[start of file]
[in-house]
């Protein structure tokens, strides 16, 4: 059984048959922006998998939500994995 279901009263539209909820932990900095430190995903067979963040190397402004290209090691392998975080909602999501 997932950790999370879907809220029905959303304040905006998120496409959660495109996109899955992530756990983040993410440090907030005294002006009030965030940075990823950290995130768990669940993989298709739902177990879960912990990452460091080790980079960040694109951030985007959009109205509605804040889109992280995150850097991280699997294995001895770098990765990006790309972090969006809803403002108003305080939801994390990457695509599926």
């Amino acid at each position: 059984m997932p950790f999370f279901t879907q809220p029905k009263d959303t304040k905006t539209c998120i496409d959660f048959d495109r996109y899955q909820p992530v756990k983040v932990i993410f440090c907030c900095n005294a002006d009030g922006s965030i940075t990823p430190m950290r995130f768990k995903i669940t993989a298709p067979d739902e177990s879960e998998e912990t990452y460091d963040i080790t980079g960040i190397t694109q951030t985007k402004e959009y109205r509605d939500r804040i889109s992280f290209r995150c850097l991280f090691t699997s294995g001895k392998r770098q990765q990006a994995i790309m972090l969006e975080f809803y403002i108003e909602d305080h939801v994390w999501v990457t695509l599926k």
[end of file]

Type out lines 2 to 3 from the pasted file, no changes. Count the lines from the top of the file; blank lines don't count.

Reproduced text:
């Protein structure tokens, strides 16, 4: 059984048959922006998998939500994995 279901009263539209909820932990900095430190995903067979963040190397402004290209090691392998975080909602999501 997932950790999370879907809220029905959303304040905006998120496409959660495109996109899955992530756990983040993410440090907030005294002006009030965030940075990823950290995130768990669940993989298709739902177990879960912990990452460091080790980079960040694109951030985007959009109205509605804040889109992280995150850097991280699997294995001895770098990765990006790309972090969006809803403002108003305080939801994390990457695509599926």
């Amino acid at each position: 059984m997932p950790f999370f279901t879907q809220p029905k009263d959303t304040k905006t539209c998120i496409d959660f048959d495109r996109y899955q909820p992530v756990k983040v932990i993410f440090c907030c900095n005294a002006d009030g922006s965030i940075t990823p430190m950290r995130f768990k995903i669940t993989a298709p067979d739902e177990s879960e998998e912990t990452y460091d963040i080790t980079g960040i190397t694109q951030t985007k402004e959009y109205r509605d939500r804040i889109s992280f290209r995150c850097l991280f090691t699997s294995g001895k392998r770098q990765q990006a994995i790309m972090l969006e975080f809803y403002i108003e909602d305080h939801v994390w999501v990457t695509l599926k």